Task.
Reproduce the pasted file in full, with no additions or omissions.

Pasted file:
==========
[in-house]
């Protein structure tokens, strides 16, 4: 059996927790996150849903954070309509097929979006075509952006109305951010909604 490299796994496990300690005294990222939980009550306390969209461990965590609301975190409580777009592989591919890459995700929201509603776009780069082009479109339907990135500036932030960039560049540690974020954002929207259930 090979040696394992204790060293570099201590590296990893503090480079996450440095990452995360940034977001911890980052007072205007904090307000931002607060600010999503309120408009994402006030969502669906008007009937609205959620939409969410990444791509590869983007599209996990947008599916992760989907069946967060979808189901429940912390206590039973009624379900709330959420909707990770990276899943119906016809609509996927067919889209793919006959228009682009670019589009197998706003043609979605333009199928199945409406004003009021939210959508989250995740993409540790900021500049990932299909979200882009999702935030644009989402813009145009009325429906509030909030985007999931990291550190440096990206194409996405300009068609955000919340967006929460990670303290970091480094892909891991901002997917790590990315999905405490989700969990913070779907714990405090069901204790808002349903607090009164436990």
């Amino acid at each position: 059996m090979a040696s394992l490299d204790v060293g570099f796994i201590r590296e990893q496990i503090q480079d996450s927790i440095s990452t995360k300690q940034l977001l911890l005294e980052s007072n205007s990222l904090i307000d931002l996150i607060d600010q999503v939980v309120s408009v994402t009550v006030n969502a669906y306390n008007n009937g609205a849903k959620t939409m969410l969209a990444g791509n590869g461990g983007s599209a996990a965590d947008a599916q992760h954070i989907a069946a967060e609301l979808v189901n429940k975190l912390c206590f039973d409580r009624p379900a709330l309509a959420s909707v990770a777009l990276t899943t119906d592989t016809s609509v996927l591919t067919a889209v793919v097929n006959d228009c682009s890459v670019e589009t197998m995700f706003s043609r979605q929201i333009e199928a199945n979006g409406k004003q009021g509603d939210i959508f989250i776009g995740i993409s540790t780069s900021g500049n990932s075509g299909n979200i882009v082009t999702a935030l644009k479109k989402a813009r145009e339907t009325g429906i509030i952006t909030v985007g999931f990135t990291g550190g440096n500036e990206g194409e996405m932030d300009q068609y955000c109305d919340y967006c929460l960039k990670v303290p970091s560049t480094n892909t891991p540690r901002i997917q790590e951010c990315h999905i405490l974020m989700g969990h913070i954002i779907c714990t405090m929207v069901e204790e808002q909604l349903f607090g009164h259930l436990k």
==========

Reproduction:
[in-house]
């Protein structure tokens, strides 16, 4: 059996927790996150849903954070309509097929979006075509952006109305951010909604 490299796994496990300690005294990222939980009550306390969209461990965590609301975190409580777009592989591919890459995700929201509603776009780069082009479109339907990135500036932030960039560049540690974020954002929207259930 090979040696394992204790060293570099201590590296990893503090480079996450440095990452995360940034977001911890980052007072205007904090307000931002607060600010999503309120408009994402006030969502669906008007009937609205959620939409969410990444791509590869983007599209996990947008599916992760989907069946967060979808189901429940912390206590039973009624379900709330959420909707990770990276899943119906016809609509996927067919889209793919006959228009682009670019589009197998706003043609979605333009199928199945409406004003009021939210959508989250995740993409540790900021500049990932299909979200882009999702935030644009989402813009145009009325429906509030909030985007999931990291550190440096990206194409996405300009068609955000919340967006929460990670303290970091480094892909891991901002997917790590990315999905405490989700969990913070779907714990405090069901204790808002349903607090009164436990």
């Amino acid at each position: 059996m090979a040696s394992l490299d204790v060293g570099f796994i201590r590296e990893q496990i503090q480079d996450s927790i440095s990452t995360k300690q940034l977001l911890l005294e980052s007072n205007s990222l904090i307000d931002l996150i607060d600010q999503v939980v309120s408009v994402t009550v006030n969502a669906y306390n008007n009937g609205a849903k959620t939409m969410l969209a990444g791509n590869g461990g983007s599209a996990a965590d947008a599916q992760h954070i989907a069946a967060e609301l979808v189901n429940k975190l912390c206590f039973d409580r009624p379900a709330l309509a959420s909707v990770a777009l990276t899943t119906d592989t016809s609509v996927l591919t067919a889209v793919v097929n006959d228009c682009s890459v670019e589009t197998m995700f706003s043609r979605q929201i333009e199928a199945n979006g409406k004003q009021g509603d939210i959508f989250i776009g995740i993409s540790t780069s900021g500049n990932s075509g299909n979200i882009v082009t999702a935030l644009k479109k989402a813009r145009e339907t009325g429906i509030i952006t909030v985007g999931f990135t990291g550190g440096n500036e990206g194409e996405m932030d300009q068609y955000c109305d919340y967006c929460l960039k990670v303290p970091s560049t480094n892909t891991p540690r901002i997917q790590e951010c990315h999905i405490l974020m989700g969990h913070i954002i779907c714990t405090m929207v069901e204790e808002q909604l349903f607090g009164h259930l436990k």